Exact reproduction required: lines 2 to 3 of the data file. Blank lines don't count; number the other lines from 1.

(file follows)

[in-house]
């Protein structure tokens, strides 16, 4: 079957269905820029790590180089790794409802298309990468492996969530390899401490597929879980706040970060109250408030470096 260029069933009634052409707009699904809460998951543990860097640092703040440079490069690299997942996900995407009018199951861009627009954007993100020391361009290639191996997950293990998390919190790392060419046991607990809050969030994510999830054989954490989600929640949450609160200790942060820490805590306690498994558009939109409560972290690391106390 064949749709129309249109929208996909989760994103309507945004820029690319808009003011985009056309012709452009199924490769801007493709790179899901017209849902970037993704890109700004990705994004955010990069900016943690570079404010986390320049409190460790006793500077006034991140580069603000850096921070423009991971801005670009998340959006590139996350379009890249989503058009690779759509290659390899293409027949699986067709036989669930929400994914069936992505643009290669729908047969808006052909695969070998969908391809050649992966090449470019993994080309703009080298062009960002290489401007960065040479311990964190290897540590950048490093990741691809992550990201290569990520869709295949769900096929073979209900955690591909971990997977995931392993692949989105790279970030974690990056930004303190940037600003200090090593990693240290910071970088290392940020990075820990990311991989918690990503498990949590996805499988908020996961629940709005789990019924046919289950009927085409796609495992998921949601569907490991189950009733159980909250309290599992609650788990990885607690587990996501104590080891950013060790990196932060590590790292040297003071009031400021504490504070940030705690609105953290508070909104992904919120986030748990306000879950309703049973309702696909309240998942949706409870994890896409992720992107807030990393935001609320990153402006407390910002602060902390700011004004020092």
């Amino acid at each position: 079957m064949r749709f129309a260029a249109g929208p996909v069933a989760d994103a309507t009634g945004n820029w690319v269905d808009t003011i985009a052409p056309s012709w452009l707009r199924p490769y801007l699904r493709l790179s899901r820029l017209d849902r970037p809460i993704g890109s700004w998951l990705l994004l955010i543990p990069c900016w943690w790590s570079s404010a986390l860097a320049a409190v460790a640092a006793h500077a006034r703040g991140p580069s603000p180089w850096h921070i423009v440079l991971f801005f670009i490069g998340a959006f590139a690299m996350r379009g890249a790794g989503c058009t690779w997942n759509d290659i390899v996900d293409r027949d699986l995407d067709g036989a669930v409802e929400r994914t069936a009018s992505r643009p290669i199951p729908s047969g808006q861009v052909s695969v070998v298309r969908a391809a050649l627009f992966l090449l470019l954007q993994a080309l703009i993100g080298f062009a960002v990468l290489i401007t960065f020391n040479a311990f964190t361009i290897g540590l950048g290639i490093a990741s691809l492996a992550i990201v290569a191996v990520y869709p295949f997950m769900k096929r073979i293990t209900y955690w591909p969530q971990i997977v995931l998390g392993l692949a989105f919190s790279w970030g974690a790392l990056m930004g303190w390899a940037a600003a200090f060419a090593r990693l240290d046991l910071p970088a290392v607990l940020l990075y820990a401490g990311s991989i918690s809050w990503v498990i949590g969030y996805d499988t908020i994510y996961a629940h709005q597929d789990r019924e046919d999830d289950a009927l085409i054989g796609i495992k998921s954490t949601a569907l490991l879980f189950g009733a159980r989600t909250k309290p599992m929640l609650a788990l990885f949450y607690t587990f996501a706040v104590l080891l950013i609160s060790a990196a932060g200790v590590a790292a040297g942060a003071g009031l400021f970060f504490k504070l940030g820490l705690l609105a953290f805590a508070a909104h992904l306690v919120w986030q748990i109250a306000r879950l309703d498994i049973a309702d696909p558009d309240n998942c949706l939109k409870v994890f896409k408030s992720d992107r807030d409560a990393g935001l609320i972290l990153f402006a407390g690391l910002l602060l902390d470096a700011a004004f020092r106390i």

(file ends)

């Protein structure tokens, strides 16, 4: 079957269905820029790590180089790794409802298309990468492996969530390899401490597929879980706040970060109250408030470096 260029069933009634052409707009699904809460998951543990860097640092703040440079490069690299997942996900995407009018199951861009627009954007993100020391361009290639191996997950293990998390919190790392060419046991607990809050969030994510999830054989954490989600929640949450609160200790942060820490805590306690498994558009939109409560972290690391106390 064949749709129309249109929208996909989760994103309507945004820029690319808009003011985009056309012709452009199924490769801007493709790179899901017209849902970037993704890109700004990705994004955010990069900016943690570079404010986390320049409190460790006793500077006034991140580069603000850096921070423009991971801005670009998340959006590139996350379009890249989503058009690779759509290659390899293409027949699986067709036989669930929400994914069936992505643009290669729908047969808006052909695969070998969908391809050649992966090449470019993994080309703009080298062009960002290489401007960065040479311990964190290897540590950048490093990741691809992550990201290569990520869709295949769900096929073979209900955690591909971990997977995931392993692949989105790279970030974690990056930004303190940037600003200090090593990693240290910071970088290392940020990075820990990311991989918690990503498990949590996805499988908020996961629940709005789990019924046919289950009927085409796609495992998921949601569907490991189950009733159980909250309290599992609650788990990885607690587990996501104590080891950013060790990196932060590590790292040297003071009031400021504490504070940030705690609105953290508070909104992904919120986030748990306000879950309703049973309702696909309240998942949706409870994890896409992720992107807030990393935001609320990153402006407390910002602060902390700011004004020092």
């Amino acid at each position: 079957m064949r749709f129309a260029a249109g929208p996909v069933a989760d994103a309507t009634g945004n820029w690319v269905d808009t003011i985009a052409p056309s012709w452009l707009r199924p490769y801007l699904r493709l790179s899901r820029l017209d849902r970037p809460i993704g890109s700004w998951l990705l994004l955010i543990p990069c900016w943690w790590s570079s404010a986390l860097a320049a409190v460790a640092a006793h500077a006034r703040g991140p580069s603000p180089w850096h921070i423009v440079l991971f801005f670009i490069g998340a959006f590139a690299m996350r379009g890249a790794g989503c058009t690779w997942n759509d290659i390899v996900d293409r027949d699986l995407d067709g036989a669930v409802e929400r994914t069936a009018s992505r643009p290669i199951p729908s047969g808006q861009v052909s695969v070998v298309r969908a391809a050649l627009f992966l090449l470019l954007q993994a080309l703009i993100g080298f062009a960002v990468l290489i401007t960065f020391n040479a311990f964190t361009i290897g540590l950048g290639i490093a990741s691809l492996a992550i990201v290569a191996v990520y869709p295949f997950m769900k096929r073979i293990t209900y955690w591909p969530q971990i997977v995931l998390g392993l692949a989105f919190s790279w970030g974690a790392l990056m930004g303190w390899a940037a600003a200090f060419a090593r990693l240290d046991l910071p970088a290392v607990l940020l990075y820990a401490g990311s991989i918690s809050w990503v498990i949590g969030y996805d499988t908020i994510y996961a629940h709005q597929d789990r019924e046919d999830d289950a009927l085409i054989g796609i495992k998921s954490t949601a569907l490991l879980f189950g009733a159980r989600t909250k309290p599992m929640l609650a788990l990885f949450y607690t587990f996501a706040v104590l080891l950013i609160s060790a990196a932060g200790v590590a790292a040297g942060a003071g009031l400021f970060f504490k504070l940030g820490l705690l609105a953290f805590a508070a909104h992904l306690v919120w986030q748990i109250a306000r879950l309703d498994i049973a309702d696909p558009d309240n998942c949706l939109k409870v994890f896409k408030s992720d992107r807030d409560a990393g935001l609320i972290l990153f402006a407390g690391l910002l602060l902390d470096a700011a004004f020092r106390i």